At McDonald’s, the strength of our client-agency partnership has enabled us to successfully manage three winning tensions: between timeless and timely; scale and intimacy; and confidence and humility.

Timeless x timely

In an era of ever shorter chief marketing officer and agency tenures, it is hard for client-agency teams to resist the temptation of the hard reset or the dramatic pivot. In a trusting, long-term relationship, on the other hand, you know which parts of the brand to fix and which to flex, when to stick and when to twist. How to be both timeless and timely.

We (by which I mean the client-agency team) have carefully managed the brand’s timeless appeal, creating a beacon of reassurance in troubled times, while also ensuring McDonald’s remains culturally timely, in step and even half a step ahead of customers.

Over the years we’ve celebrated the timeless core menu while promoting timely new ways to get it, such as through McDelivery. In the early days of the pandemic, McDonald’s led the sector by shutting its stores and we ripped up a carefully-crafted marketing calendar. On re-opening, our ‘Welcome Back’ campaign celebrated the return of timeless classics like the Big Mac with timely footage of people’s reactions to the news, shot in just days. And in the future, we’ll be even more timely to customers’ needs, with an ambitious digital transformation plan allowing us to use known customer behavior to predict what will be relevant to customers in real time.

Scale x intimacy

McDonald’s combines the global scale that delivers consistently excellent value with the local intimacy of a network of restaurants run by small business owners, the franchisees.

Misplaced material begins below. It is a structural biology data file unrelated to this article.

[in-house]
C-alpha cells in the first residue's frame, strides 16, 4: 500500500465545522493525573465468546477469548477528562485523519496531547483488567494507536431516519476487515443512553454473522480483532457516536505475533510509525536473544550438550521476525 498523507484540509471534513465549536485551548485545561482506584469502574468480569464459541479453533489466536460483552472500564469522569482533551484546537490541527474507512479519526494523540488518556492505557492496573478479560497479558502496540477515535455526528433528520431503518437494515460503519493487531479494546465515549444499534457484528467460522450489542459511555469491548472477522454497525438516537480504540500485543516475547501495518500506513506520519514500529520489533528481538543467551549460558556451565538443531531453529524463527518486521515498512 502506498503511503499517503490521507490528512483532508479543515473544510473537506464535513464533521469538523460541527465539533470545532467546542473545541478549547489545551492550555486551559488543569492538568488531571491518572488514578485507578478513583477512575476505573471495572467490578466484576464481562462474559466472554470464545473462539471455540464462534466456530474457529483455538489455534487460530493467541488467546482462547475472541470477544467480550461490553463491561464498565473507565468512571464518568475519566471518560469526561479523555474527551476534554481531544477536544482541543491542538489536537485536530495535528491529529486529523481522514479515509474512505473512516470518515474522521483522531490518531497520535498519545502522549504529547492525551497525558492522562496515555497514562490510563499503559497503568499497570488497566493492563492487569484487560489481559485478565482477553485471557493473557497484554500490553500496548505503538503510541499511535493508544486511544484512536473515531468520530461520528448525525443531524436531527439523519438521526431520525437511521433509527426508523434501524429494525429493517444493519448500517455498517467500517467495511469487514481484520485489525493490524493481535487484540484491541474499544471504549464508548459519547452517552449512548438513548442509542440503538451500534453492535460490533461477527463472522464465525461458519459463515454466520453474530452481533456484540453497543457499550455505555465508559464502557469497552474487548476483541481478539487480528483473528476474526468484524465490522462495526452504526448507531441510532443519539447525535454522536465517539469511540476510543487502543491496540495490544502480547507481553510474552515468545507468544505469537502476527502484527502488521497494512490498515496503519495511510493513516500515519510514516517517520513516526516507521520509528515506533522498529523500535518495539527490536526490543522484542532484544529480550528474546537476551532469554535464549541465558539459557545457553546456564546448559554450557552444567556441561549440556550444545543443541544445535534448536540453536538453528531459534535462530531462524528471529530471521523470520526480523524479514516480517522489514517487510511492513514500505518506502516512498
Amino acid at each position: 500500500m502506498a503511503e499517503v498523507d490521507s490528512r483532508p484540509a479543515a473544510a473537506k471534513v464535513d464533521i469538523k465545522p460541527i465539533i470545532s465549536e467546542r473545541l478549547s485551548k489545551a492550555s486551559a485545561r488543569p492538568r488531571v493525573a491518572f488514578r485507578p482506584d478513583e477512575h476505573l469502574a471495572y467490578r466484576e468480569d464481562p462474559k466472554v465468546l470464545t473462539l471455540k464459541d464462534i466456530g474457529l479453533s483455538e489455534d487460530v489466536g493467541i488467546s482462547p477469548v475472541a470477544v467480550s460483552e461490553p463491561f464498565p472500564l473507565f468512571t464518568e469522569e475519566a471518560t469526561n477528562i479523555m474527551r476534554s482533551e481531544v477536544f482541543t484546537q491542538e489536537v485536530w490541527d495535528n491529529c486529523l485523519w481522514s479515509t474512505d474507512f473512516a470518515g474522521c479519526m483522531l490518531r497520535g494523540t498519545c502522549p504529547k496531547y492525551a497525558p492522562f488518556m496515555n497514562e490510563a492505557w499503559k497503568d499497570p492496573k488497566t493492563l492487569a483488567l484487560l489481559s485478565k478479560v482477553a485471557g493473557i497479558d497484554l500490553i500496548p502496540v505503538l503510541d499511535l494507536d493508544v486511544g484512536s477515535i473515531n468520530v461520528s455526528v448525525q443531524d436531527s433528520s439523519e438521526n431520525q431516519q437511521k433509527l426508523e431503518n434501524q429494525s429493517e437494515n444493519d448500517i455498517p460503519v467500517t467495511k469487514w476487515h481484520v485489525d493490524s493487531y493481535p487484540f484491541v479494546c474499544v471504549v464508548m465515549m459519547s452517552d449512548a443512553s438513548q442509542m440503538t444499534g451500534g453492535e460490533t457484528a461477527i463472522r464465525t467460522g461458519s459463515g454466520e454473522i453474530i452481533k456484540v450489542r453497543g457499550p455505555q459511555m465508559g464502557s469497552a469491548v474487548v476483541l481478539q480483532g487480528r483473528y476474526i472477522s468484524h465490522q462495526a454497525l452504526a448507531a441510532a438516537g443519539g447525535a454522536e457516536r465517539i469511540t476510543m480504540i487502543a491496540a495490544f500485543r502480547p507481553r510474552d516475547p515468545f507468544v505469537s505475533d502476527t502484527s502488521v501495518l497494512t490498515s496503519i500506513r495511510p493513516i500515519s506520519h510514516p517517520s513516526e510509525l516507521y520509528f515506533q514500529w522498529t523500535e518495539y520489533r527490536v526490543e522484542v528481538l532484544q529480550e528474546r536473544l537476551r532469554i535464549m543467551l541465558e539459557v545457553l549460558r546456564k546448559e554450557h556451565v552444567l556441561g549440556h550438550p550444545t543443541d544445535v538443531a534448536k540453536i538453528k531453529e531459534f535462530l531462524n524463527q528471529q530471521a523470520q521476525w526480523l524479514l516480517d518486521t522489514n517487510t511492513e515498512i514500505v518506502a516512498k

The McDonald’s Trust Steering Group, which we’re proud to be part of, has embraced this tension within the brand’s bold ‘Plan for Change’ sustainability agenda. In galvanizing colleague and customer support for the plan, we recognized that in the face of the world’s seemingly intractable social and environmental challenges, it is easy for many people to feel powerless. So we are showing people that at McDonald’s, thanks to our scale, all the little things we do as individuals can actually make a big difference. The platform is called ‘Change a Little, Change a Lot.’ We are combining intimacy and scale to deliver change.

Confidence x humility

The third tension we manage is in how we frame the brand’s role in people’s lives. We recognize that while McDonald’s serves millions of people each day in the UK, for each of them it’s just a fleeting, if enjoyable, moment. In keeping with this uniquely big little role that the brand plays in national life, we have developed a creative tone of voice that is both confident and humble. This is particularly apparent in our new creative platform for the brand: ‘Fancy a McDonald’s?’ Much like the invitations of ‘Fancy a pint?’ or ‘Fancy a coffee?’, it means more than just sharing food or drink; it’s an everyday treat, a knowing offer of a little moment of shared release.

Our ability to hold these three sets of opposing forces in positive and creative tension relies above all on the strength of the client-agency relationship. Without trust and understanding it would be easy for them to spin out of kilter to create an incoherent, confusing brand. Instead, McDonald’s brand is currently enjoying its highest ever share of the market – because it is timelessly timely, with intimate scale and a confident humility. It is all thanks to a unique culture of long-term partnership inspired by Ray Kroc’s simple but powerful idea: a three-legged stool.